There is a major debate going on today within the fitness industry as to which accrediting body should be the "one and only". ACE believes it's NCCA, while others like ISSA believe in NBFE (partly because the two companies were established by the same individual). Nonetheless, we have carefully considered each of these two accrediting bodies, amongst others, and have found inconsistencies in terms of the program requirements accepted by each. We have evaluated the different certification companies within each accrediting body's list of "approved programs" and have been confused with the wide range of criteria, exam structures, formats, curriculum and program development. There really didn't seem to be an educational standard. If there was one, it was not shared by all that were listed as approved programs.
The most popular accrediting body is NCCA, (created by the NOCA - no longer in business). By their own admission, "Certification organizations that submit their programs for accreditation are evaluated based on the process and products, not the content.", even they seem to lack what most agree should be their primary concern. Unfortunately, a major part of the "process" is the requirement of a "registration fee", which can total thousands of dollars. Although their accreditation seals can be seen "proudly" displayed on most personal trainer certification company websites, there is no clear definition as to what this really means. The premise from which they were obtained is questionable at best. The second most popular accrediting body is NBFE. They are the latest addition to the "accreditation industry". Sal Arria is the president of NBFE. He is also the co-founder and CEO of ISSA, one of our competitors. This is the most blatant disregard for fairness we have discovered thus far. This obvious conflict of interest is not known by most individuals because it is not posted anywhere on either the NBFE website or ISSA's. Competitors simply cannot be trusted to publish 'professional opinions' about one another. If you walk into a Honda dealership, they will not praise Ford for its quality, service or reliability because they are competitors. It doesn’t mean it isn’t true, it simply means that by doing so, they risk losing market share. The same concept could easily apply to NBFE.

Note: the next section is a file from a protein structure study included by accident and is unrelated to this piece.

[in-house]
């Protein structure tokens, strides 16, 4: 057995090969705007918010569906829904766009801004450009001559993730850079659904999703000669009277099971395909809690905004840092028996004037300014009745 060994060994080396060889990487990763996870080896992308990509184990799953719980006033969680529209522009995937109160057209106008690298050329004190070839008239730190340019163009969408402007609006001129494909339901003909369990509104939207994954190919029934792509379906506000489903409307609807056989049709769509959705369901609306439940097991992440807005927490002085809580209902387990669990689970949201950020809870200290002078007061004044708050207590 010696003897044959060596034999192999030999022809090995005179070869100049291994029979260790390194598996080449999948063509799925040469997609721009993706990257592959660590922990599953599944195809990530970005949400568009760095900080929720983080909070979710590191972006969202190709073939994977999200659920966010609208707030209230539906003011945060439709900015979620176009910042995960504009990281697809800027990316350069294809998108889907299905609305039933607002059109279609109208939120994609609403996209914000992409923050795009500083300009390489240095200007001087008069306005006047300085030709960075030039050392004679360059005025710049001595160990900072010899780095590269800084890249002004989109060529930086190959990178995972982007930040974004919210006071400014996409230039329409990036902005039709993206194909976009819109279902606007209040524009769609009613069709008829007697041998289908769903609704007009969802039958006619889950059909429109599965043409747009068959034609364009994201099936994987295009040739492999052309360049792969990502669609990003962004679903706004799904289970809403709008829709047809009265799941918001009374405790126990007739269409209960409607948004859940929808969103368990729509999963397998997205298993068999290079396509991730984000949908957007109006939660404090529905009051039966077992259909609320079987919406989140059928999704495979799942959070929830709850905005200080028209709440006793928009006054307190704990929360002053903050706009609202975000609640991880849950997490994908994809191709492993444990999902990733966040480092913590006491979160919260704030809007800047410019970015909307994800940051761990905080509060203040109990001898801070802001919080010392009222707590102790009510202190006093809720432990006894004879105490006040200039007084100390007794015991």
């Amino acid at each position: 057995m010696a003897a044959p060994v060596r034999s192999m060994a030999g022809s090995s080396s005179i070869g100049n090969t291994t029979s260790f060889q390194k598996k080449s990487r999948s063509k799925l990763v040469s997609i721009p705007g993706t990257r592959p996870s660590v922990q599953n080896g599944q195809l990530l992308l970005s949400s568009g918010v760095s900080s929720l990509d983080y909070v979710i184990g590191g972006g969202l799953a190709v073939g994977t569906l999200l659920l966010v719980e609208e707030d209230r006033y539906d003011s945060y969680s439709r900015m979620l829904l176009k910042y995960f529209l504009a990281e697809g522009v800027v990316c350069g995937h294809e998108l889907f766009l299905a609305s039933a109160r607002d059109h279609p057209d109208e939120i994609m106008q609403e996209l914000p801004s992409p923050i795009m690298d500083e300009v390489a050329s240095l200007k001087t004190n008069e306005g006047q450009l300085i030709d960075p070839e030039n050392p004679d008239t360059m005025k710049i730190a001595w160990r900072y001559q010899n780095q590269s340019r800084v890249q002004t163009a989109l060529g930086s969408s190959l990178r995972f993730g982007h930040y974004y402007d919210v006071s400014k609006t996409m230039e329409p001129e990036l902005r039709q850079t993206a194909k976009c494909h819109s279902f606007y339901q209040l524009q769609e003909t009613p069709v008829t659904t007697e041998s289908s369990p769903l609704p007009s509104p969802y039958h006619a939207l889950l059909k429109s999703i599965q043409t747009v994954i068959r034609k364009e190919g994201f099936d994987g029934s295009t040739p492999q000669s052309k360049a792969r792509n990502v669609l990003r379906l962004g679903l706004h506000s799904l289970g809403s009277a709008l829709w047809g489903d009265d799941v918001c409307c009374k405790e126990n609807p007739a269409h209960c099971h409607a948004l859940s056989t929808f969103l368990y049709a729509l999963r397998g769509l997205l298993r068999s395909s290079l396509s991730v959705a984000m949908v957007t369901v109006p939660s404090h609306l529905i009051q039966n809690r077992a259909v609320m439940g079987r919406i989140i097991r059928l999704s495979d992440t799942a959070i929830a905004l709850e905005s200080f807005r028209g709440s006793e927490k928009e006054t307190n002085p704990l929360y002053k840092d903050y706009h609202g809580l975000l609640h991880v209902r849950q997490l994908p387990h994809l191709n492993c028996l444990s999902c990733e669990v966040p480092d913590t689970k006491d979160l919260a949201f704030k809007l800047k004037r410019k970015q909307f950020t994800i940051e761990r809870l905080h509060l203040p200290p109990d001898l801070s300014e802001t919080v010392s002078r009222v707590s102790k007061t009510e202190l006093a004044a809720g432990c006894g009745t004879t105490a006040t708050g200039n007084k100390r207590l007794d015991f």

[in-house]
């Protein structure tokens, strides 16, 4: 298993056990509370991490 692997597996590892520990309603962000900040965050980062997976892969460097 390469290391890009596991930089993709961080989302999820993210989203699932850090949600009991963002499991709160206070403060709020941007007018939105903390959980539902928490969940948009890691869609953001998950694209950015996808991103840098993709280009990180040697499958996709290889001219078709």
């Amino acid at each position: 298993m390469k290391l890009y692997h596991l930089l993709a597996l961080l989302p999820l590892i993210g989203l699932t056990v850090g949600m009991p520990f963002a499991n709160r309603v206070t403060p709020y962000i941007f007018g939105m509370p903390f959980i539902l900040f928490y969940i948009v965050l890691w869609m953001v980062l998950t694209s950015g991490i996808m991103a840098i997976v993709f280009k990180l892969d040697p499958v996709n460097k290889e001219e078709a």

In the end, it was the "registration fee" and the lack of educational evaluation that convinced us the personal trainer accreditation system is broken. The acceptance of any type of annual "registration fee" casts a shadow of uncertainty as to the true reason certification programs are granted approval. The presence of any sort of relationship (especially a financial one) creates natural bias. It is somewhat like having a fitness contest judged by only one person, who happens to be married to one of the contestants. Guess whom he is going to pick?
However honorable the intentions of these particular companies are, we find it difficult to believe they could remain unbiased to a certification company that has just forked over thousands of dollars in fees. Most certification companies would be upset to learn of their accreditation denial after their check has been cashed. They would most likely pursue legal action or at least request a refund of their money. It doesn't seem likely that an accreditation company could allow this to happen, particularly when the registration fees are their sole source of revenue.
Accrediting bodies should provide unbiased, articulated and useful information to the public they claim to serve. Minimally, there should be an effort to get whatever helpful information they possess out to the public; for what purpose does it serve if no one knows about it? The validation of their value is left to the client. NBFE advises, "simply ask your trainer if they passed the national boards!". This type of information gathering is unrealistic. Most clients are not made aware of the fact that NBFE (or NCCA for that matter) even exists. Most personal trainer clients will not ask their trainer to prove he/she is even certified. Do any of us ask our car mechanic if he is ASE Certified? It is assumed the professional is qualified if he/she is employed.
We take this issue very seriously and ask that those interested in this matter write their congressperson. We believe the NFTA should establish an agency to oversee the fitness industry; in particular the personal trainers and companies, like ours, that certify them. The NFTA is the largest health and fitness related organization in the United States. They are a government body with an oversight committee and are held accountable by us, the taxpayers. Because of this, the NFTA is well positioned to act. It employs thousands of exercise physiologist, medical doctors, chiropractors, dieticians and physical therapist, all of whom posses a relevant expertise in evaluating personal trainer certification programs.
Keep in mind, accreditation means officially recognized. It is our belief that these companies, which have assumed a role in accrediting personal trainer certification programs, are using that term very loosely. As we all know, officials are not supposed to accept bribes. That, essentially, is what certification companies are paying to have their programs 'evaluated' and approved.
The next time you see an 'accreditation' seal, question if it was paid for, and look into it yourself. You might be surprised by what you learn... we certainly were.
In the meantime, please help us improve the personal training industry.
Contact your local representative.